I often escape the workaday world by dreaming of palm trees and bougainvillea, shedding my cares as I inhale an elusive fragrance of frangipani flowers. To tell you the truth, I’m not really sure what a frangipani smells like, but it’s a great word, isn’t it? So evocative! It makes me want to evoke the ambience of the tropics in my own garden by using lush, exotic plants—or hardier plants that simply mimic the features of tropicals.


A quick look at any rack of garden books confirms that tropical gardens are a hot trend. Two of my favorite books that cover the ins and outs of tropical gardening are Exotic Planting for Adventurous Gardeners and Modern Tropical Garden Design.  


Creating a tropical garden—one filled with coconut palms, orchids, and plants with large, bold, architectural leaves and flowers exploding with color—is fairly easy if you live in Florida, California or any of the warmer regions of the world. But for regions that experience four distinct seasons, a little creativity is required to create a landscape with the always warm and humid feel of the tropics. It's true; you can fake a Caribbean garden just like you can fake a tropical tan. Some hardy and half-hardy plants effectively mimic the look of tropicals, but are able to thrive in less than tropical climates. These plants are sometimes called tropical impersonators.


Gardens designed with a hot tropical flair can be a welcome change in regions with bitterly cold winters, but that is not the only appeal of faux-tropical gardens. Some designers believe part of the attraction is the freedom to have fun with colors and textures, to go over the top and break the bonds of traditional landscape design.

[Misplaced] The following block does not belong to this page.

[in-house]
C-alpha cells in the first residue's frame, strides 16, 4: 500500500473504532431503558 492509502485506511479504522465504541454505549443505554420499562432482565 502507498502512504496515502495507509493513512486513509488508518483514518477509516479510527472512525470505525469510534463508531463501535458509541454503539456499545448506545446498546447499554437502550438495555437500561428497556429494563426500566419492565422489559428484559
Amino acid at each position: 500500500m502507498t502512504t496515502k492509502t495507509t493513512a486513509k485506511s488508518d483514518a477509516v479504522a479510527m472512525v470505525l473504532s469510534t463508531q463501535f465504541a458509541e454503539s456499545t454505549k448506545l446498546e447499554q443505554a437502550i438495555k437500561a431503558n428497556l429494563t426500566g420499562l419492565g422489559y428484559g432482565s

So what are the key elements of a tropical garden, faux or otherwise? One trademark is the combination of brightly colored and patterned foliage with masses of flowers in a palette of colors—the brighter and more abundant the flowers, the better.


Backdrop:  The backdrop should boast woody ornamentals and flowering vines to provide vertical impact. Trees such as magnolia, catalpa, honeylocust, rose-of-Sharon, mimosa, Robinia pseudoacacia 'Frisia', as well as unusual, dramatic conifers can work well in a tropical-looking landscape design. In cooler climates, you can use genuine tropical plants, but often they must live in greenhouses or in containers that can be over-wintered indoors.


Focal Point: An effective tropical vignette requires at least one focal point, otherwise the mixture of vivid colors and textures will result in a cacophony instead of a symphony. The focal point can be a vine-covered trellis, a large palm, a group of tall cannas, or a concentration of colorful plants that immediately draw the eye. The focal point does not have to be a plant or group of plants; it might be a distinctive piece of garden art, a decorative gate, a fish pond, a fountain, or something as simple as a bench surrounded by flowers.


Foliage: Foliage takes a flight of fancy in faux-tropical gardens, from wildly colored and patterned coleus, to large-leaved elephant ears and bananas, compact palms, and massive ornamental grasses. Cannas plants provide the double-whammy of huge, distinctively patterned leaves and brilliantly colored flowers.